Yes it is explicitly.... "slings have virtually no stretch so at all cost avoid falling of on to a cow tails sling as it would create a very high impact loading"
> Yes it is explicitly.... "slings have virtually no stretch so at all cost avoid falling of on to a cow tails sling as it would create a very high impact loading"
It is explicitly mentioned, we've both expressed that view; why show it then? It's contradictory and potentially confusing for those to whom this "educational" video is meant.
Slings are great for work positioning. If you need to arrest a fall then you need something dynamic.
I think the use/pitfalls of the Italian Hitch need a bit more explanation for newbies.
> It is explicitly mentioned, we've both expressed that view; why show it then?
The sling is clipped to a dynamic rope at the other end.
> The sling is clipped to a dynamic rope at the other end.
Not in this instance it's not.
I look down on you bottom ropers.
No, both ends of the rope should not be going down. You still need to be able to lock of the rope behind the ATC. If you can't do this then either you or the ATC, or both, is in the wrong position. You will never be able to hold a fall with the arrangement you descibed (as I understand it...)
so you've just laid into the video's failures, but haven't watched the video?
I agree that good practice should be shared, but why do people with some level of qualifications go about assuming other's teaching is bound to have mistakes in it that only their level of qualification or wisdom will correct.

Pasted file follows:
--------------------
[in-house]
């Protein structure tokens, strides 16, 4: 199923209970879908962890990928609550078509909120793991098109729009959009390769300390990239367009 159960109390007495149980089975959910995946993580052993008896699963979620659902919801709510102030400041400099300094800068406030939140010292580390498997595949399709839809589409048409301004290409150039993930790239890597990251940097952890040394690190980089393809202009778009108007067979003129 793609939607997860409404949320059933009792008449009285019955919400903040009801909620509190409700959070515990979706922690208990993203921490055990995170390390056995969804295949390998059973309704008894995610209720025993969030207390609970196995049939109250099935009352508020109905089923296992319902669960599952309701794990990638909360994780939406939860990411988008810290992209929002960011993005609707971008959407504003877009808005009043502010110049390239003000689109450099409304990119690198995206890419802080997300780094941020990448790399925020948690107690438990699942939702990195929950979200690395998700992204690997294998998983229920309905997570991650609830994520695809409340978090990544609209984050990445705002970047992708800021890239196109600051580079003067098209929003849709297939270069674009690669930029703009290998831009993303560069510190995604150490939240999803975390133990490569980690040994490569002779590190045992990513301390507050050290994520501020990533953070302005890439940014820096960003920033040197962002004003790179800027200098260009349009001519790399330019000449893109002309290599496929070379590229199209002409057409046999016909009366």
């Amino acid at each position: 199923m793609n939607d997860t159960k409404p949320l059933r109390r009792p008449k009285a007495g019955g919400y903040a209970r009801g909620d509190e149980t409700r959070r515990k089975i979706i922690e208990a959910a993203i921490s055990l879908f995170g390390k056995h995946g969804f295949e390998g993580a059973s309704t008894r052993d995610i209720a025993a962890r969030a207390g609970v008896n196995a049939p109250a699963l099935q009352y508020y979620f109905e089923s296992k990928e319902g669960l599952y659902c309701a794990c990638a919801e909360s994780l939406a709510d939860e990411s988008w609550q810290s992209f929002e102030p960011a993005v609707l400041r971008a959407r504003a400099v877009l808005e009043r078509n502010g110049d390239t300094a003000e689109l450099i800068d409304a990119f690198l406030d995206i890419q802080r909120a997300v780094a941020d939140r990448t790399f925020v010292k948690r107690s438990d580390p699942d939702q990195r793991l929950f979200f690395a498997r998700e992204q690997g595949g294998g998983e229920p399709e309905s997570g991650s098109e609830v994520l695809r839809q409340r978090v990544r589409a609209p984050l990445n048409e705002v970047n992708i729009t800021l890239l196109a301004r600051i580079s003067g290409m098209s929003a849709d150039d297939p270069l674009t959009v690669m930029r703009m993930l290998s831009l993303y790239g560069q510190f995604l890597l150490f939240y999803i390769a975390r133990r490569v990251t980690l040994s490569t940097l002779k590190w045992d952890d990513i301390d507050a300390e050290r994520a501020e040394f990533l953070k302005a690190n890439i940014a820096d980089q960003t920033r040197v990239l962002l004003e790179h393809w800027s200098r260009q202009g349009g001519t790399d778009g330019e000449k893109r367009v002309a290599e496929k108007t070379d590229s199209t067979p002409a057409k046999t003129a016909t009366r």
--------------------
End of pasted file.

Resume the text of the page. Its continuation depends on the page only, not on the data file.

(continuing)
I guess people who stand up and say, "do it this way" are probably ready and capable of dealing with such flak, but come on. Constructive criticism!
That being said, and though it's outside of the scope of this article, top-top rope belaying from a harness really sucks, especially when there is the lovely solution of setting up a Reverso/ATC guide in auto-block mode directly from the anchor. It's been a while since I've belayed a second from my harness.
Actually, I think that belaying from the harness is intrinsically safer. Belaying directly from any anchor depends entirely on the security of that anchor. Yes, you need to know how to escape the system (not relevant in this case) but it's an extra level of security (that also works when the available anchors are few and/or poor).
A really serious accident in a 'traditional' toproping scenario requires not only for all the anchors to fail but also for the belayer to be pulled over the edge. Actually, in most cases, almost no extra force is put on the anchors by a fall because the belayer absorbs most of it (and doesn't get pulled over the edge). In fact, I've never heard of it happening.